</scanAssembly>

This will include all assemblies by virtue of the <add assembly="*" /> directive (except those filtered by attributes as described above) except for MyAssembly and MyAssembly2. The second mode of usage is to only scan specific assemblies by adding configuration similar to this:

<scanAssembly forceBinFolderScan="true>
  <add assembly="EPiServer.Framework" />
  <add assembly="EPiServer.Data" />
  <add assembly="EPiServer.Events" />
  <add assembly="EPiServer.Shell" />
  <add assembly="EPiServer" />
  <add assembly="EPiServer.Enterprise" />
  <add assembly="EPiServer.Cms.Shell.UI" />
</scanAssembly>

This will exclude any other assemblies from being scanned. Note that the selection of assemblies above represent all assemblies delivered with EPiServer CMS 6 that has an initialization modules. I e these assemblies must be present for EPiServer CMS 6 to work properly.

The InitComplete event

There are cases where you might want you initialization module to be called again after the initialization process is complete. A typical use case (borrowed from EPiServer Community 4) is attaching event handlers to an instance property that may be overridden by third party code.

To attach to the InitComplete event you could write your Initialize method like this:


public void Initialize(InitializationEngine context)
{
    context.InitComplete += InitCompleteHandler;
    StartThisModule();
}

When all initialization modules have executed the InitComplete event is raised. Note that the InitComplete event will be handled in a slightly non-standard way. When an event handler has executed without throwing an exception, the initialization system will remove it from the InitComplete event. This means that you should not detach from the InitComplete event in your Uninitialize method.

Why does the initialization system do such a strange thing? Simply to make sure that if an InitComplete event handler throws an exception, we can re-execute the InitComplete event on next request without re-invoking the already successfully executed event handlers.

Summary

This should hopefully explain most of the features of our new initialization system as well as how to use it. Please send feedback both on the feature itself and if there is anything in the blog posts that is not clear and I will try to fill in the gaps.

I hope that with this new system in place we can provide an even better platform for you to build and improve upon!

Dec 21, 2009

Guest
(By Guest, 9/21/2010 12:32:59 PM)

Great article. I have a few questions that maybe you can clarify.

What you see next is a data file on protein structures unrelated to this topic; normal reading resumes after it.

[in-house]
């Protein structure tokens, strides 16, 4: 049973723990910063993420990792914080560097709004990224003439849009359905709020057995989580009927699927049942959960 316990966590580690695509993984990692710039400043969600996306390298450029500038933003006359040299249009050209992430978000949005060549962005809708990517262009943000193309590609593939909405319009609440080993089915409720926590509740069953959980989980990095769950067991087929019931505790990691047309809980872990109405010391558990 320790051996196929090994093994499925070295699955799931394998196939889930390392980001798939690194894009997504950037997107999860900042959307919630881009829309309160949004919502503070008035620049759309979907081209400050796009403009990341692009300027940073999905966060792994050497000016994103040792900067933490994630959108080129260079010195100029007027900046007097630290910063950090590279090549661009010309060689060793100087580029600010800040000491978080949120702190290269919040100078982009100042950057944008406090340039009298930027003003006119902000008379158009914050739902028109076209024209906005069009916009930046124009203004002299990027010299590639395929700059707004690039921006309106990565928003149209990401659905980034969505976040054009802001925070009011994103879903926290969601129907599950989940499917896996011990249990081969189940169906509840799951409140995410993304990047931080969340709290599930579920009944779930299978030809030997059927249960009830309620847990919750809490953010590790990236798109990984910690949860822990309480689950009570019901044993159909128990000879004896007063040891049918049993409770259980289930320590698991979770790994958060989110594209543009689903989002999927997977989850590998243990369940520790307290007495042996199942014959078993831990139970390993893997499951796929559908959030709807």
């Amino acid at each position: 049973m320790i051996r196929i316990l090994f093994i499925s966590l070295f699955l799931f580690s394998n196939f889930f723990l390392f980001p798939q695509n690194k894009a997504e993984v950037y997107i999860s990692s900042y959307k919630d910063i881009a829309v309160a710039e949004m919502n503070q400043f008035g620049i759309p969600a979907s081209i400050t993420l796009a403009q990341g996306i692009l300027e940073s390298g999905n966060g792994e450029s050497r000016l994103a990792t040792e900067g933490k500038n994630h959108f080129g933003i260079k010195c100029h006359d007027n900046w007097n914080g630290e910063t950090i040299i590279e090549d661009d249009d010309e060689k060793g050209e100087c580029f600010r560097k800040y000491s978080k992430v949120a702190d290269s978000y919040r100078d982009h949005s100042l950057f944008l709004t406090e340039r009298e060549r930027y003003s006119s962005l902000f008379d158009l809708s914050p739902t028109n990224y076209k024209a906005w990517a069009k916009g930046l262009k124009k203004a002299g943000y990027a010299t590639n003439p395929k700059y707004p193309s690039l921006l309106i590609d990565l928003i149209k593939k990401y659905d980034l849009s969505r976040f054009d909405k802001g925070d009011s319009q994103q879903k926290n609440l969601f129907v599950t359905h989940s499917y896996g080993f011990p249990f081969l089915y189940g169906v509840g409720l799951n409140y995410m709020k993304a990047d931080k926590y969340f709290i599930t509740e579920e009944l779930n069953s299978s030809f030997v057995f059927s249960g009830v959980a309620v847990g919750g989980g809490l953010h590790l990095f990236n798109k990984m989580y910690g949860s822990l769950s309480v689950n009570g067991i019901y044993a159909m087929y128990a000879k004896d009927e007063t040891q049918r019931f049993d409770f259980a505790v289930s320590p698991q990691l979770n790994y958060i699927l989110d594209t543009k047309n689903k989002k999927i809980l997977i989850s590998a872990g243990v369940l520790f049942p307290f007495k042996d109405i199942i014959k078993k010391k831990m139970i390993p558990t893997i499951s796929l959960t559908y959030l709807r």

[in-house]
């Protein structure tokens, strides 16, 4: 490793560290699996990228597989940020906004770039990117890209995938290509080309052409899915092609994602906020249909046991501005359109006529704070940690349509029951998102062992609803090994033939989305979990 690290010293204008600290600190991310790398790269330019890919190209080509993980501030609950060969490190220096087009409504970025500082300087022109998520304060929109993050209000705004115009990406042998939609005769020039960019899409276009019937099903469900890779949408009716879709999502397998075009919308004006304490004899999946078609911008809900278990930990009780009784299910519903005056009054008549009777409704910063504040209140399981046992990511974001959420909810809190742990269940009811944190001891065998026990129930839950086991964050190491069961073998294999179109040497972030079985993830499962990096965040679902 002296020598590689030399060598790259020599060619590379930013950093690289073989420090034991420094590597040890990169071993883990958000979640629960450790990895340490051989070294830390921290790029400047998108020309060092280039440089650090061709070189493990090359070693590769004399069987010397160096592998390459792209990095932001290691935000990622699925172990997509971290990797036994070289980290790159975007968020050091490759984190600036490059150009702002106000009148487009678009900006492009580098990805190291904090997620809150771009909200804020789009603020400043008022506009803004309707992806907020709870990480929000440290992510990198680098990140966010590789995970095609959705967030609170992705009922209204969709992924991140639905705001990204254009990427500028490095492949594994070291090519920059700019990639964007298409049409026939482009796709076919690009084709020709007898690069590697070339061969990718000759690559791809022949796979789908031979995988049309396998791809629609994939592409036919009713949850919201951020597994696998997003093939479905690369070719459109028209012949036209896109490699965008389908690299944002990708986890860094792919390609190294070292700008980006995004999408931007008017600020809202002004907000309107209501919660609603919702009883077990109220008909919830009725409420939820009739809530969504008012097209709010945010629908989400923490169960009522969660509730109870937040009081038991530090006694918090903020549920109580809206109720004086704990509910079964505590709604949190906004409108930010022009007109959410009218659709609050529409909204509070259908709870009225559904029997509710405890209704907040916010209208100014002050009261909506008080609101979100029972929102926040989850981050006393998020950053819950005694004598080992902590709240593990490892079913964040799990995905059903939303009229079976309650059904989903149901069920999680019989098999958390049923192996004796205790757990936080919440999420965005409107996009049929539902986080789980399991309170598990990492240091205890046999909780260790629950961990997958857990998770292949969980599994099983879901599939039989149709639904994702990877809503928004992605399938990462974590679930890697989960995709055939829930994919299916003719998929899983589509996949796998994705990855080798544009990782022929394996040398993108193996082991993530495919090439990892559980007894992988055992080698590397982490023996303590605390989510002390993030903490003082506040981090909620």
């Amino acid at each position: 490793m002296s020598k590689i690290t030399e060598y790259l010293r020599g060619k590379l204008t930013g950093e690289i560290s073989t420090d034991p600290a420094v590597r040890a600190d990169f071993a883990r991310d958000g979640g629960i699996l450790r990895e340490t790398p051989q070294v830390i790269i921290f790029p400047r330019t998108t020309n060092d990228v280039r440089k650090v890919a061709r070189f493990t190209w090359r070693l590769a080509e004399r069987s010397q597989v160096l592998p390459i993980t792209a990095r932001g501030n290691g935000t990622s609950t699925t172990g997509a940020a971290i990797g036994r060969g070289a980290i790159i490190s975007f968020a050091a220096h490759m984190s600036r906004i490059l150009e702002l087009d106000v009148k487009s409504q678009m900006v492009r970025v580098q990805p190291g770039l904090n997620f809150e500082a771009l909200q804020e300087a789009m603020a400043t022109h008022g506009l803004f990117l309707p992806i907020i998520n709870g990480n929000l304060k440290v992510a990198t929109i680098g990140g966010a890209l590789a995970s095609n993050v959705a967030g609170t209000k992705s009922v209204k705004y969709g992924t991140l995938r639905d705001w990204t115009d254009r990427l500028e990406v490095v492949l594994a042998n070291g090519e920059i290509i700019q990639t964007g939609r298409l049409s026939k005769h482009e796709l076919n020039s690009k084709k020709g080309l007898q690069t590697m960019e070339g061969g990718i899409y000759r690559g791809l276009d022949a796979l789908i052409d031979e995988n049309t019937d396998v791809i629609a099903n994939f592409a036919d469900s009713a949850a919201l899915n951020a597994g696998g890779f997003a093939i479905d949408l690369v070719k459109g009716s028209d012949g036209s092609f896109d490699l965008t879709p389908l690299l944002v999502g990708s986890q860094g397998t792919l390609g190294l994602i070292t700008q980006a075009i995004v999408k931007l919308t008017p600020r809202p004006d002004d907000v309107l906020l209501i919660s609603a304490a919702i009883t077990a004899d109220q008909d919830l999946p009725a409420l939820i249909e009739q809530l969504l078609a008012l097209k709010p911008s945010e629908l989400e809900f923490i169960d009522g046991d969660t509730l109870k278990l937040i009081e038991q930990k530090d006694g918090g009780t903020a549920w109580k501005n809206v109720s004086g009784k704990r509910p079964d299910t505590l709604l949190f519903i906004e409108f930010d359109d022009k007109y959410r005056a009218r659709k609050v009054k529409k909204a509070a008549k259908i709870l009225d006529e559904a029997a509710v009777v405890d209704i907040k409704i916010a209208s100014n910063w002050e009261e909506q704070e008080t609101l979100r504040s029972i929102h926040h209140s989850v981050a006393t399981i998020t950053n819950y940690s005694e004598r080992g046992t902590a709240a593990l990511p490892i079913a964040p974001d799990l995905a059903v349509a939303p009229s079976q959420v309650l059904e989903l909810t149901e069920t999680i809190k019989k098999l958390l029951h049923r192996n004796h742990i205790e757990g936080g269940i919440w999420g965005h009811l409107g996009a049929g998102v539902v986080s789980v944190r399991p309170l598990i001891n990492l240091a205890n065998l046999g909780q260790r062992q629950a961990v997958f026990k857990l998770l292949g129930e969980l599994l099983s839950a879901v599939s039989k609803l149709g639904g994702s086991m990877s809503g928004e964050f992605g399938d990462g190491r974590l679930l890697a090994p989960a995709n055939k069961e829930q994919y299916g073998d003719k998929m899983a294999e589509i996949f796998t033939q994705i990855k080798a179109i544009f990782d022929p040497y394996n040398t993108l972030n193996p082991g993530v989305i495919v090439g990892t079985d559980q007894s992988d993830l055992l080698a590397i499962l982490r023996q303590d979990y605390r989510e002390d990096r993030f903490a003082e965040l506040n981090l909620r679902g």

Firstly, if the IsInitialized method must not be modified by the owning module and should have no behavior, does it really belong in the IInitializableModule interface? To me it breaks the principle of least surprise. If I were to implement that interface without reading this article, I would have set the property to true on initialization and false on uninitialization, which as you said could have bad consequences. Maybe I am missing something, but it seems to me that if the initialization engine needs to keep track of what modules are initialized, it should maintain that data itself - not force it upon the modules.

Secondly, now that you ship EPiServer with a sort of IoC container (MEF), why not take the opportunity to stop using the coupling-inducing and test-hindering singleton pattern? Instead of a singleton property, you could add each module to MEF after initialization. People could then get the instance through dependency injection or by using MEF as a service locator. That would also mean less repetitive boilerplate code for IInitializableModule implementors. The same goes for the DynamicDataStore.Instance, why not add (I)DynamicDataStore to the MEF-container instead of creating yet another singleton?

With kind regards
Patrik Akselsson

/ Patrik Akselsson

ms
(By ms, 9/21/2010 12:32:59 PM)

Excellent comments Patrik.

Regarding IsInitialized it started out as a module-controlled flag to allow it to be set when the module itself was in a "Done" state, but the "retry-on-exception" approach turned out to be a more robust mechanism. In the end we simply did not re-examine the interface carefully enough in face of the refactorings we made.

You are right, the IsInitialized flag no longer belongs in the IInitializableModule interface, unfortunately we have reached code freeze for CMS 6...

Re IoC: We will absolutely move to an IoC model, but the changes were deemed to extensive to implement for CMS 6. After CMS 6 has shipped we will start doing some serious refactorings.

Thank you for taking the time to give valuable feedback!

Magnus Stråle

Vlad Rudkovskiy
(By Vlad Rudkovskiy, 9/21/2010 12:32:59 PM)

Good article! In addition to EPiServer assemblies to scan can you publish similar list for Community 3.2?

ms
(By ms, 9/21/2010 12:33:00 PM)

Community 3.2 does not use the same initialization system (although many features looks very similar), it will be introduced with Community 4, i e the assembly list would not make sense for 3.2.